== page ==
Given what is already known about the Home Office’s “hostile environment” policy, the discovery that hundreds of people, legally in the UK, were wrongly detained between 2010 and 2017 is not surprising. That makes it no less shocking.
Figures released to parliament’s home affairs select committee show that the government has paid tens of millions of pounds in compensation to victims of these egregious errors. But perhaps most illuminating is the revelation of staff bonuses for meeting “personal objectives” linked to enforced removals.
Confusion and obfuscation over deportation targets led ultimately to Amber Rudd’s resignation as home secretary. The use of financial incentives to meet targets adds another layer of perversion to a bureaucracy that plainly lost sight of the fact that it was dealing not with numbers but with human beings.
A lesson of the Windrush scandal is that public opinion towards real-life immigrants is more nuanced than public debate over the abstract thing called immigration. Harrowing individual stories elicited compassion and outrage. It was not a turning of the political tide, but it felt like a significant current.
Government policy is still skewed by the presumption that voters demand strict immigration regimes. That imperative is paramount in Theresa May’s conspicuously unsuccessful Brexit strategy. It comes as little consolation that the rest of the EU is struggling with the same issue. The difficulty in finding a common position on border control, and the potentially destabilising consequences of failing to do so, dominate the agenda at the European summit that began today.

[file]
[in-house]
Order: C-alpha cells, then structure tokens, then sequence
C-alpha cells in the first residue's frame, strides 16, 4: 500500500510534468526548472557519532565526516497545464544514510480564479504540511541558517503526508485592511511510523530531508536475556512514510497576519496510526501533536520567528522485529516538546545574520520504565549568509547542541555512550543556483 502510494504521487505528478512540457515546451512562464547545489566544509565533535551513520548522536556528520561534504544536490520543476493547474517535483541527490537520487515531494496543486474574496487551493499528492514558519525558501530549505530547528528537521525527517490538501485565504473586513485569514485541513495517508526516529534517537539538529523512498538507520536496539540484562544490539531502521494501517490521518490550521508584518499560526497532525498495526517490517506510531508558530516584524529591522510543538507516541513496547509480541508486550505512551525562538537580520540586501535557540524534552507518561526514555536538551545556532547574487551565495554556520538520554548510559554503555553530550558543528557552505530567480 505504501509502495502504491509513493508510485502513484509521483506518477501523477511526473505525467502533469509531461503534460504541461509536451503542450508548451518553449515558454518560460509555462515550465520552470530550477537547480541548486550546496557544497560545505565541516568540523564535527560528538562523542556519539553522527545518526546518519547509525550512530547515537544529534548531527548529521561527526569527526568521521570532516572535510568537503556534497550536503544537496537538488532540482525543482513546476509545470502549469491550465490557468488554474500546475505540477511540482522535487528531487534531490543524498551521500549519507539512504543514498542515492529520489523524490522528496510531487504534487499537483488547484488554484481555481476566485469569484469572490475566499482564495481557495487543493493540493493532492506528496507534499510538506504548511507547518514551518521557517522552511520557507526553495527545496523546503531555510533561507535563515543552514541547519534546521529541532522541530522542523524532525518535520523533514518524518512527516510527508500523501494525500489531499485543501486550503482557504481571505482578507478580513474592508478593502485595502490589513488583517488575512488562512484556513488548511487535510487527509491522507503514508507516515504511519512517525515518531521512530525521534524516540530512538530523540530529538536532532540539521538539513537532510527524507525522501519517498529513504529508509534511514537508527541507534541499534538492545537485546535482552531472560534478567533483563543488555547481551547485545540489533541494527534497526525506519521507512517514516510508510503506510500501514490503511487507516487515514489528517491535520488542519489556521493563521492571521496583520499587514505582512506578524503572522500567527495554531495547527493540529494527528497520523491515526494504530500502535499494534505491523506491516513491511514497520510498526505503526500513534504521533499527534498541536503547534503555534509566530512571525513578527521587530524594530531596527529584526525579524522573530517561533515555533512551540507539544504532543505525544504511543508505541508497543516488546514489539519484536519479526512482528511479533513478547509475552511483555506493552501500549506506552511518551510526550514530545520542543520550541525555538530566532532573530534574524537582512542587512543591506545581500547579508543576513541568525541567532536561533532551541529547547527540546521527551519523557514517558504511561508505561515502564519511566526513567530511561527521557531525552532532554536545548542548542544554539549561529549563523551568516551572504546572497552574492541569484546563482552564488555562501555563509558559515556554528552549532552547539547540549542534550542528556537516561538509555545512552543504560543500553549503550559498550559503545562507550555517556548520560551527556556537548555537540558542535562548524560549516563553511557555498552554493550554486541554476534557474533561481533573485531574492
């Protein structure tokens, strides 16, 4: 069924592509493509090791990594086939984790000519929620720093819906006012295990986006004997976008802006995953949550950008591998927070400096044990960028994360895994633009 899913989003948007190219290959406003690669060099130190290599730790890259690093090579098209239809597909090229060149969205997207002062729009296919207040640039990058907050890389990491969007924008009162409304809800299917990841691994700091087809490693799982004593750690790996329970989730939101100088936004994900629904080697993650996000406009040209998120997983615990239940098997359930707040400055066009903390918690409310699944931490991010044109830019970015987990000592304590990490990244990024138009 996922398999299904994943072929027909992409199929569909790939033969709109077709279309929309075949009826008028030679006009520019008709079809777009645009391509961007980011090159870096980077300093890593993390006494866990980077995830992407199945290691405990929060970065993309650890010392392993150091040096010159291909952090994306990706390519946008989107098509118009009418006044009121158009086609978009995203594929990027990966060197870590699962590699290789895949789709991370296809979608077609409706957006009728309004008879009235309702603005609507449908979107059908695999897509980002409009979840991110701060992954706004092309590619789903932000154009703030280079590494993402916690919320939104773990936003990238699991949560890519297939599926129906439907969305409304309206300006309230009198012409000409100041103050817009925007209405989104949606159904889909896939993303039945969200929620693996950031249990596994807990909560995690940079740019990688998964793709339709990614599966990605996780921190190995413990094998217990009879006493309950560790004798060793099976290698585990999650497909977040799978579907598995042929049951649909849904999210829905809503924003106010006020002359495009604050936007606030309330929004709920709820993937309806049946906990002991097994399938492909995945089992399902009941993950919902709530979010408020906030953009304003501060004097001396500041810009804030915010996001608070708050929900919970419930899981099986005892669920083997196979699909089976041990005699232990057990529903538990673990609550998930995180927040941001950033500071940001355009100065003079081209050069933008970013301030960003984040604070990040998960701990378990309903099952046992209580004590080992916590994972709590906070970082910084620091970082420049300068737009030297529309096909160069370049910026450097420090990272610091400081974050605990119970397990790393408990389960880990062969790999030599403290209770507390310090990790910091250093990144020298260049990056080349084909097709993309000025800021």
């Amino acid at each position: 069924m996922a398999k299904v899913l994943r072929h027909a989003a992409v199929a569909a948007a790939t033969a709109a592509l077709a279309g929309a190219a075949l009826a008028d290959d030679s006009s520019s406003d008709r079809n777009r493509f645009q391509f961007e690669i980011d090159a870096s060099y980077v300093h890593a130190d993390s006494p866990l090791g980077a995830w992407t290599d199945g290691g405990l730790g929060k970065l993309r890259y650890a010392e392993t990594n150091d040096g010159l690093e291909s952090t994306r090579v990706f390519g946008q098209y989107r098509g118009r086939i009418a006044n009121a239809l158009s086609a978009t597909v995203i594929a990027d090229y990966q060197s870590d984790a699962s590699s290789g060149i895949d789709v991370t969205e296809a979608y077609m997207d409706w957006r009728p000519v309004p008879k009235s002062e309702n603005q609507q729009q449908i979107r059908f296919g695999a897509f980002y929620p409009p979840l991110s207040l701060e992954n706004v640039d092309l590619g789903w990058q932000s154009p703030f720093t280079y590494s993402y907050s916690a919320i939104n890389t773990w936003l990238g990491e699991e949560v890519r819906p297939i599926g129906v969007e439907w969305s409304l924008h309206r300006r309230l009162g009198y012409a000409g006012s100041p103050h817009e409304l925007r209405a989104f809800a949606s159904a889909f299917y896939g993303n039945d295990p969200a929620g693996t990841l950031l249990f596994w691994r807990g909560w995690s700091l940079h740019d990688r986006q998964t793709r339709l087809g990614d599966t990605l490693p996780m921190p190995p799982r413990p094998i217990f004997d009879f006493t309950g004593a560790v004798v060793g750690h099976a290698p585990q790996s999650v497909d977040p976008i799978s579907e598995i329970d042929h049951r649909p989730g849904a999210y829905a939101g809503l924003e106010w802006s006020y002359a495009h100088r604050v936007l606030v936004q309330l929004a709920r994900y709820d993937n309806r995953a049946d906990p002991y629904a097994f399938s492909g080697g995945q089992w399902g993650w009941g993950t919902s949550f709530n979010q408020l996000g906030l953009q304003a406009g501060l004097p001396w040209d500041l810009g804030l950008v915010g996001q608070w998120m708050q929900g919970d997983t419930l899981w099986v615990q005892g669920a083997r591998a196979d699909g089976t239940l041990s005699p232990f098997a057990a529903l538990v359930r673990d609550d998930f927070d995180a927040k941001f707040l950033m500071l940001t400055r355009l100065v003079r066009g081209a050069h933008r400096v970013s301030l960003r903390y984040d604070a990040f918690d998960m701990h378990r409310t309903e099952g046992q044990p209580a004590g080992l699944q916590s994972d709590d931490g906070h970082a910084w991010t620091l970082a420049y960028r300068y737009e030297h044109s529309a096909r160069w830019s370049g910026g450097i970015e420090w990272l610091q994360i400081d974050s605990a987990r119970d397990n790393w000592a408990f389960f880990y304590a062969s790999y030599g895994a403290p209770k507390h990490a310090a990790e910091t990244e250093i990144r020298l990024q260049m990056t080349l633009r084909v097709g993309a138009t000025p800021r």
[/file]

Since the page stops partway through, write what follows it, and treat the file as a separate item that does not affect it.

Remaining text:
There is no diplomatic bandwidth for discussing Brexit, and the UK is judged to have removed itself from any other top-table conversation among continental leaders. Yet even Brexit will not neutralise anti-immigration feeling in the UK, which pre-dates the leave campaign and was co-opted by it to foment hostility to the EU. Brexit was mis-sold as the antidote to deeper economic and cultural anxieties. Now it is a distraction from the task of addressing those concerns.
Liberal opinion has for years been divided on how to acknowledge concern about rapid demographic change without indulging prejudice. Not everyone who is worried about immigration is racist, but every racist resents immigration. Political rhetoric does not always permit nuanced distinction between the two positions. Trumpeting the economic benefits of immigration doesn’t persuade those who suspect such benefits are enjoyed by elites, elsewhere. But colluding in the narrative that immigration is a drain on prosperity does nothing to shift opinion towards greater tolerance.
There is no guaranteed method for spreading positive attitudes, but endorsing negative views in the hope of mollifying hostility hasn’t served the liberal cause well. A more effective device, as the Windrush scandal proved, is the telling of individual stories, tracing the contours of the real migrant experience as distinct from faceless abstraction.
Politicians who trade on fear of migrants achieve their goal by dehumanisation – conjuring sinister floods and hordes. The antidote is re-humanisation – bringing the conversation back to real people with real hopes and real contributions to make to society. The xenophobes are winning an argument framed around abstract numbers and targets. They can be disoriented, and ultimately defeated, when those numbers are shown to be human beings.